When I was growing up I remember hearing a debate on the church floor concerning beginning a van ministry. The argument that prevailed was one that broke my Daddy’s heart. An argument was presented that those on the van could not support the church and thus it was not financially feasible to begin such a ministry. The irony of this decision was that the argument presented came from a man that could afford to support the van ministry and never miss the money. Because he was known to be a wealthy person, he had a huge influence over the people in the church. They decided to vote in his favor instead of taking a chance that he would leave the church.
It seems that we find ourselves in a similar position concerning the Baptist Retirement Homes. At the 2006 convention I remember the arguments on the convention floor concerning seniors on fixed incomes having to be put in the street because we were placing funds in escrow. There were two basic flaws in that argument and I could not understand why the messengers did not see them. First, the underlying flaw I observed had to do with the implication that we had people leading the BRH that said they would discontinue service to people and basically place them in the streets if they could not find the resources for these seniors to pay their bill. Second, is the flaw concerning Medicaid. If BRH does not have Medicaid beds then we have other serious issues concerning the Biblical command about feeding the poor. If they do have Medicaid beds then the BRH will be reimbursed by the government for the beds of the poor. These two arguments were completely overlooked when this debate made it to the convention floor. The only argument that prevailed consisted of the convention, by placing funds in escrow, was placing in jeopardy those seniors on fixed incomes. The seniors residing in BRH, according to their own administration, do not need North Carolina Baptist State Convention funds.
This argument came from trustees of the BRH and others that were concerned by this action. Many were certainly arguing from an emotional state. Certainly, no one desires to be responsible for placing our seniors in a precarious position of not having a place to stay. Some argued in favor of releasing one-fourth of the escrowed funds because that was the number of trustees the BRH was choosing. However, what the one arguing this point failed to note for the convention was that the BRH had already voted to choose their own trustees, thus freeing themselves from the BSCNC. Remember that the 2006 convention voted on a slate of trustees for the BRH and these trustees were not allowed to be in the building at the first 2007 BRH trustee meeting to be seated. Therefore, the BRH told the convention they were through with us.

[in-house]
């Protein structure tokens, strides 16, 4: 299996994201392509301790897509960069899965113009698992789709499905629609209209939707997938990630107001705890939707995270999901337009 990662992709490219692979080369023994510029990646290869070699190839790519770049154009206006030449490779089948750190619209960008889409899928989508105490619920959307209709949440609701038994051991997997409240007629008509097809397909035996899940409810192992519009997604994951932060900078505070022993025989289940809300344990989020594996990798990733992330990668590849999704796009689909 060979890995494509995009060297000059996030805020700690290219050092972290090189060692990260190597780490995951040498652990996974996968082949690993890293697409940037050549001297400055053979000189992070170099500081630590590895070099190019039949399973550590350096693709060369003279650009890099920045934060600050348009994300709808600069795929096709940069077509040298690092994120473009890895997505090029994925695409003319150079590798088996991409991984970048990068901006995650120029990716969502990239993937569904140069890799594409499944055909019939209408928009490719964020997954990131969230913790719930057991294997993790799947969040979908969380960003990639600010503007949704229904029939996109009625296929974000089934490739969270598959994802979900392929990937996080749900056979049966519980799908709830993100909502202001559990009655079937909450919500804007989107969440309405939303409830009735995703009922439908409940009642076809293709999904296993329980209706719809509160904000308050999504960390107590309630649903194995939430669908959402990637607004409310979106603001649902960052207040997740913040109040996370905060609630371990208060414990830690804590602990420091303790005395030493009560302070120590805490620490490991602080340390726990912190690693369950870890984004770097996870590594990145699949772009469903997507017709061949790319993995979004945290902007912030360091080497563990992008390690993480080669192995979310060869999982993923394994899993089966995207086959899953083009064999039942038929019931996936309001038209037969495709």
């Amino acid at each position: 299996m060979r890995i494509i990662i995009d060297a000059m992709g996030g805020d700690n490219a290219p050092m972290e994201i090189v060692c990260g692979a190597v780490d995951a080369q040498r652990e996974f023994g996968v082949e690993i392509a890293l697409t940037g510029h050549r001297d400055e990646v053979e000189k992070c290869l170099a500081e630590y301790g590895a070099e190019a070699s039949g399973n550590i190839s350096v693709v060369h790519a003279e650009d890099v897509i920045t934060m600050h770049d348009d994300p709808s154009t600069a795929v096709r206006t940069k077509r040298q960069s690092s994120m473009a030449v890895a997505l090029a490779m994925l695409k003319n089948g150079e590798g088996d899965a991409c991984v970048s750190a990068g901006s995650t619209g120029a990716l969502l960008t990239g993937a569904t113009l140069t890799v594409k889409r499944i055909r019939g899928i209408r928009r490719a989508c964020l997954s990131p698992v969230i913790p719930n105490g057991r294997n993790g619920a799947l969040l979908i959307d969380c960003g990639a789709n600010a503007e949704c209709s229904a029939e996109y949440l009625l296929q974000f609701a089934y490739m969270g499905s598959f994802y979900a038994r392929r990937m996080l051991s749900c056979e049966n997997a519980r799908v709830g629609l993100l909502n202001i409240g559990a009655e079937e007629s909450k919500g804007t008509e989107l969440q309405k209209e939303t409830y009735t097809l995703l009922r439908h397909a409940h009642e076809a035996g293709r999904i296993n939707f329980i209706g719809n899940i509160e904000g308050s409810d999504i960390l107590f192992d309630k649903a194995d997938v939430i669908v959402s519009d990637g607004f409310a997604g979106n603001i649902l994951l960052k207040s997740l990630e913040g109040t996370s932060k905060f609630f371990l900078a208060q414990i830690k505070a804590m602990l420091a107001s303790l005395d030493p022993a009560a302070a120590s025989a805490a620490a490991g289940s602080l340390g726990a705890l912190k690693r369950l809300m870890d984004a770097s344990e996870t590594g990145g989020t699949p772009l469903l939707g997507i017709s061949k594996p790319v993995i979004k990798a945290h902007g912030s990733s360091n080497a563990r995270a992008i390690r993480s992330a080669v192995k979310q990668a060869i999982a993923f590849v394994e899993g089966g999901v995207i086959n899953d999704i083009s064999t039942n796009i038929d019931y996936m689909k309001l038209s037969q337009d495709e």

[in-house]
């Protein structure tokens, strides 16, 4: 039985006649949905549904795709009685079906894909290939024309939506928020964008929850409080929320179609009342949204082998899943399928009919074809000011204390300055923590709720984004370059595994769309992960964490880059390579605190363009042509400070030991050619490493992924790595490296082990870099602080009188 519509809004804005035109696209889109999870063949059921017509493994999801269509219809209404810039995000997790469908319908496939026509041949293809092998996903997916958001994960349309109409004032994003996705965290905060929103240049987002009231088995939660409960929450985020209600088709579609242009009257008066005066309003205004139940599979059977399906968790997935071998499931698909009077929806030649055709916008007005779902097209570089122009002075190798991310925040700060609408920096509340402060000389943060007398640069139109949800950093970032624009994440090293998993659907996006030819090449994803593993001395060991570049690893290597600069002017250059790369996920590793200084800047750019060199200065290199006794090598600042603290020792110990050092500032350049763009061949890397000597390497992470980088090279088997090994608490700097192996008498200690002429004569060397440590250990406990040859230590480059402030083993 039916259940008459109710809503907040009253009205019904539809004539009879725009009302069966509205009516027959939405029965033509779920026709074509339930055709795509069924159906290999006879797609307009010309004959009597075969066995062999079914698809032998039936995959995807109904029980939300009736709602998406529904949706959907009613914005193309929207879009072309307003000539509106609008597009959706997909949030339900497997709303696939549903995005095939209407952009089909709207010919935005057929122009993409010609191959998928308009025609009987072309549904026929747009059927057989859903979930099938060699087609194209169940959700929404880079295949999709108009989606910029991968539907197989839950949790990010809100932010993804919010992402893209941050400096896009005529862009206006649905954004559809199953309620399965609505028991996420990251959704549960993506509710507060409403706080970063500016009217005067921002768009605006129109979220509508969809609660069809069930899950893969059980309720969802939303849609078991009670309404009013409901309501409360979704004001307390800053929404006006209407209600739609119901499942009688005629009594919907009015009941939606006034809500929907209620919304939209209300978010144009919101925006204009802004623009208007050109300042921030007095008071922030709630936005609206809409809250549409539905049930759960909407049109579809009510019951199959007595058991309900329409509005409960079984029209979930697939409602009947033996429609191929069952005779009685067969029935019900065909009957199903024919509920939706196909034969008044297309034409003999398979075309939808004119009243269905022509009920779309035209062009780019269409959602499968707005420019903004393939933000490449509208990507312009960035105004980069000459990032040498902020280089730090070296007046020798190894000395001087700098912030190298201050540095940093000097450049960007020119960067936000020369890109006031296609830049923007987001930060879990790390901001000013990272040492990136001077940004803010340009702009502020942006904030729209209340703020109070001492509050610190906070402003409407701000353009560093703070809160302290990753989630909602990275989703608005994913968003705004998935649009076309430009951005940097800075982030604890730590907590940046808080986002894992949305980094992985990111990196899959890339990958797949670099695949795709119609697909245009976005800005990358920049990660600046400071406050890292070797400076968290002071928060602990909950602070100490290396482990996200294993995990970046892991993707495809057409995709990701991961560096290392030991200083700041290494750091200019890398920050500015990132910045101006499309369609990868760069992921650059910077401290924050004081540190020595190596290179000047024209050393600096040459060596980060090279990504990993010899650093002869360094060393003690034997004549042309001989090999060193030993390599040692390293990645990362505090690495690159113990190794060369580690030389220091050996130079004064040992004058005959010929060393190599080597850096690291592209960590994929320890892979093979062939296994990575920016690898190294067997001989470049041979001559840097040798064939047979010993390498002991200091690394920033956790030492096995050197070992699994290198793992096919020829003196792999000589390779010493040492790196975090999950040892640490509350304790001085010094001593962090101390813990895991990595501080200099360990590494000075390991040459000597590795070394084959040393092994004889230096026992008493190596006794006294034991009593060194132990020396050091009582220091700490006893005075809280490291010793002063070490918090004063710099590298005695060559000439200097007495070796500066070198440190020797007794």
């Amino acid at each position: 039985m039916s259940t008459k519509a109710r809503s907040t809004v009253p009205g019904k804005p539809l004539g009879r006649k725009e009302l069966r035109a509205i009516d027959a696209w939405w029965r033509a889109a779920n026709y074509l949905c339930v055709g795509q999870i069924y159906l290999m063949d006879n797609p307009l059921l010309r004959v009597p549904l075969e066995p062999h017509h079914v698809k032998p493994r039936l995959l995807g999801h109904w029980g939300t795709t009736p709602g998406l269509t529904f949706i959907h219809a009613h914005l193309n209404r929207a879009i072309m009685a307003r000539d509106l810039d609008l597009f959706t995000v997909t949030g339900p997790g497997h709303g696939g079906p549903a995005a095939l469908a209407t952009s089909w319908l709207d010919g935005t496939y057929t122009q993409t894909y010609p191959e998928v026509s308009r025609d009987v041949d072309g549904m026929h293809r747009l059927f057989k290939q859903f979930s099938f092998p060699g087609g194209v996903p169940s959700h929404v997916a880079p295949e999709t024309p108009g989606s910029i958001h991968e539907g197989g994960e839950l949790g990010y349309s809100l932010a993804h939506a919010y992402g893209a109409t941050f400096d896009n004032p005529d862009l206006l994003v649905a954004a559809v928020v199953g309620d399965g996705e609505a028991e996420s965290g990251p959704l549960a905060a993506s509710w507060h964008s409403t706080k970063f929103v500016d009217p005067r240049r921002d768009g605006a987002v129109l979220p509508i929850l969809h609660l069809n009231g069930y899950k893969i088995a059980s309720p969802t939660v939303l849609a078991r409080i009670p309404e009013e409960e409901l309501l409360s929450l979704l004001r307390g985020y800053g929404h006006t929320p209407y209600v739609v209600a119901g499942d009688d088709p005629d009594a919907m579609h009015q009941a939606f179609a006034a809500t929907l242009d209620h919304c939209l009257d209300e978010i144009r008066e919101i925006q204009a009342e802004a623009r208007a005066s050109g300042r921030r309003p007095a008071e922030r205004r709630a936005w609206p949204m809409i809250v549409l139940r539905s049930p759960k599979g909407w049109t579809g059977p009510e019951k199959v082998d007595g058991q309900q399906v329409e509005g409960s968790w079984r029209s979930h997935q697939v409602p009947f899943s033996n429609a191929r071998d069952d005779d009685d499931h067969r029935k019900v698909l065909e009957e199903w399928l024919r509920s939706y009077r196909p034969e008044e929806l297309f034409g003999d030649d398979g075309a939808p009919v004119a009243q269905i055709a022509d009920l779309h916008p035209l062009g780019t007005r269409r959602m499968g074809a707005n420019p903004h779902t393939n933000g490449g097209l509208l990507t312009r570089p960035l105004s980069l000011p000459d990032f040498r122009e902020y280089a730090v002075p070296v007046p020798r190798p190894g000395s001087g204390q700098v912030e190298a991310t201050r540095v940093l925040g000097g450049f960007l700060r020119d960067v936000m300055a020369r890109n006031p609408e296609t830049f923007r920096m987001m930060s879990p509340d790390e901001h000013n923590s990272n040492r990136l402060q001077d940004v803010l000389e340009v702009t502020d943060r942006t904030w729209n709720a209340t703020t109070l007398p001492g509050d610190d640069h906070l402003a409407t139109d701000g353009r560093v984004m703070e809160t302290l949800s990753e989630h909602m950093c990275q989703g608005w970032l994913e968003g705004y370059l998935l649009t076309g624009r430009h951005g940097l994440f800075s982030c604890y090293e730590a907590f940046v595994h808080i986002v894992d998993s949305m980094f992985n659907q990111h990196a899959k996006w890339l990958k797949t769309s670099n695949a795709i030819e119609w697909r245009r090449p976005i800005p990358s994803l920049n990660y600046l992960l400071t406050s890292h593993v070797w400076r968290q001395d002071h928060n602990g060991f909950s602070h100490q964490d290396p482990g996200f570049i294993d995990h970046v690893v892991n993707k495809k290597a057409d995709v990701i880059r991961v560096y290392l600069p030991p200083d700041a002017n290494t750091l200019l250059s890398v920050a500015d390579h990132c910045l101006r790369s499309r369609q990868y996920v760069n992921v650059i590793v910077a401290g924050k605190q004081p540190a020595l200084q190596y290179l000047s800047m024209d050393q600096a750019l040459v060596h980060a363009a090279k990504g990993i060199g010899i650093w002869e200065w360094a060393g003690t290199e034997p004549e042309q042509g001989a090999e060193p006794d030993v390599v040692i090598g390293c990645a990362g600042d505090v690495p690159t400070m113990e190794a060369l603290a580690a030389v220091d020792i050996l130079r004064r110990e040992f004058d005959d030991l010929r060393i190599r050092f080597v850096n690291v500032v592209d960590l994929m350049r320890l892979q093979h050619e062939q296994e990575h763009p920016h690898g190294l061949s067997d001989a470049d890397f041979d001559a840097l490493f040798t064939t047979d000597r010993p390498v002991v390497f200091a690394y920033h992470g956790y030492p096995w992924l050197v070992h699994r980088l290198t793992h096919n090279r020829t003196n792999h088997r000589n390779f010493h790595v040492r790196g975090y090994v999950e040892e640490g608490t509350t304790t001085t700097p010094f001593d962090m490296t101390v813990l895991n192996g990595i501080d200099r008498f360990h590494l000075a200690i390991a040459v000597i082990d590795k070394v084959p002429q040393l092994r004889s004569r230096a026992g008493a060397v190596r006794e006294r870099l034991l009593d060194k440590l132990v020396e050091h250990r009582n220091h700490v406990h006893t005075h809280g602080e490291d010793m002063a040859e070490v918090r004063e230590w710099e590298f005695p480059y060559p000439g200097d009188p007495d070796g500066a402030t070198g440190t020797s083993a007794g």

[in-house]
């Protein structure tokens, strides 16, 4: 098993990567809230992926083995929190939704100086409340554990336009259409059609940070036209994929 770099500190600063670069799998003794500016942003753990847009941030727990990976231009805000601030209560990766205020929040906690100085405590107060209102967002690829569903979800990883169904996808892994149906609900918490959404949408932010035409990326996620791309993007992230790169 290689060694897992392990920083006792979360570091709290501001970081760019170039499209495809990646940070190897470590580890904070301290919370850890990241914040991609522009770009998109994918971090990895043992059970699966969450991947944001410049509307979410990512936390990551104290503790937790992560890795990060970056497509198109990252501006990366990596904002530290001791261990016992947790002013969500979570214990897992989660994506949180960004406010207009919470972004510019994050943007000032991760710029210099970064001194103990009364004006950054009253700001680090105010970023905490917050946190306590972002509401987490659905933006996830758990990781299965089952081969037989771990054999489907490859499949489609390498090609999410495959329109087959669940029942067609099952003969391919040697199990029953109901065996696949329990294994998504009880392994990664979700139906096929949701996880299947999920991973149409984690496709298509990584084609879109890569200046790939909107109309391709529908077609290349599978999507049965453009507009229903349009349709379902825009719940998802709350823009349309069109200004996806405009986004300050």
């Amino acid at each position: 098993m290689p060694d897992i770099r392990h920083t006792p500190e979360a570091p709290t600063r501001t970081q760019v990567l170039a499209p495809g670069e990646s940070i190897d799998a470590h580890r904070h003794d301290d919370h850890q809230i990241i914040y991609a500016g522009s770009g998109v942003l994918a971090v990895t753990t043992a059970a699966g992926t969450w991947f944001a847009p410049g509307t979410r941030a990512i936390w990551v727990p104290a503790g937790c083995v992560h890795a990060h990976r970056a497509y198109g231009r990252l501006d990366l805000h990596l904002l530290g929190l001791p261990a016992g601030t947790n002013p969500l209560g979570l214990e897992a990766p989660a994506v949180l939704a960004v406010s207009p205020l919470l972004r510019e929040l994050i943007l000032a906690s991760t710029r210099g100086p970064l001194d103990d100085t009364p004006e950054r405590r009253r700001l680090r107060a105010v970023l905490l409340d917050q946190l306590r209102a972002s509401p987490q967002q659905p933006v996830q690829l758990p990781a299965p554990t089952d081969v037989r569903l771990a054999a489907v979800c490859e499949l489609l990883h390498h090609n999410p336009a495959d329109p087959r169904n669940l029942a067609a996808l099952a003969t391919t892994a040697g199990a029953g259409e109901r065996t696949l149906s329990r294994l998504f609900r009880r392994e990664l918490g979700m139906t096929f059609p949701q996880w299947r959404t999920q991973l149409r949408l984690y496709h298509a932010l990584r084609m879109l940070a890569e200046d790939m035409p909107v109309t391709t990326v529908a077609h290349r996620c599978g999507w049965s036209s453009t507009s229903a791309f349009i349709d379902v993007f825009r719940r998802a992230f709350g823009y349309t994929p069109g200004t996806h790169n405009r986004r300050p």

Please note all of the arguments for the BRH making this move is centered completely around money. Because money is the driving factor, one must ask the reason that money seems to be driving this train. Just a small glimpse of the Form 990 that non-profits have to file with the government gives some significant insight. According to page 19 on this form our BRH President received an annual salary of $258k in 2004. By 2004 standards that was a huge salary, but Dr. Stillerman is a man that serves a huge conglomerate and should be compensated accordingly. However, I believe it to be disingenuous to have trustees that he appointed approve that kind of salary when it is coming from Baptist that make no where close to that amount. If the amount of that salary doesn’t concern you wait until you read page 19 on this form. You will find that in 2005 he received a salary increase from $258k to $371k. WHAT? Do not take my word, these forms were filed with the Federal Government–read the 990’s. At $12k per, one could fund 9 new church starts with money left over. Does one man do the work of 9 new church starts? I do not believe so.
Notice a key administrative domino fell in 2005. Some time in 2005 the BRH trustees voted to give President Stillerman a $113k raise. Notice this time-line provided for us by our former Biblical Recorder Editor Dr. Tony Cartledge. You can see the entire article here.
BRH president Bill Stillerman first proposed a new relationship for his institution in August of 2005, arguing that the financial climate requires BRH to have greater control of its own governance. The Executive Committee approved a plan by which BRH would begin to appoint its own trustees and give up all BSC funding over a four-year period. The Executive Committee reversed course the next month after convention attorney John Small reviewed the plan and said it amounted to a severance of relationship. In December 2005, the BRH board voted to change its bylaws and begin appointing its own trustees.